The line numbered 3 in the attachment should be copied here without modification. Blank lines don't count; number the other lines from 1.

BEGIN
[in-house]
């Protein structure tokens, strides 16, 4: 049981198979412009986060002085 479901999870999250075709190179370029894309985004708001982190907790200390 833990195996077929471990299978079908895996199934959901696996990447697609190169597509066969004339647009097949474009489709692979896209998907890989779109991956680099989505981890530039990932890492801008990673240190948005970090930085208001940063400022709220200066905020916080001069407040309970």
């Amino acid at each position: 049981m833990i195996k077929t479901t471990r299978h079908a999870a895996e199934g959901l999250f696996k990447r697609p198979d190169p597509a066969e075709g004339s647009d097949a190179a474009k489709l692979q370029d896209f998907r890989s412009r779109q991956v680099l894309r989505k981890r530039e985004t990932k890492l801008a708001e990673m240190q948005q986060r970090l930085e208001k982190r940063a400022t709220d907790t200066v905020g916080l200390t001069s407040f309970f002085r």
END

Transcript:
């Amino acid at each position: 049981m833990i195996k077929t479901t471990r299978h079908a999870a895996e199934g959901l999250f696996k990447r697609p198979d190169p597509a066969e075709g004339s647009d097949a190179a474009k489709l692979q370029d896209f998907r890989s412009r779109q991956v680099l894309r989505k981890r530039e985004t990932k890492l801008a708001e990673m240190q948005q986060r970090l930085e208001k982190r940063a400022t709220d907790t200066v905020g916080l200390t001069s407040f309970f002085r």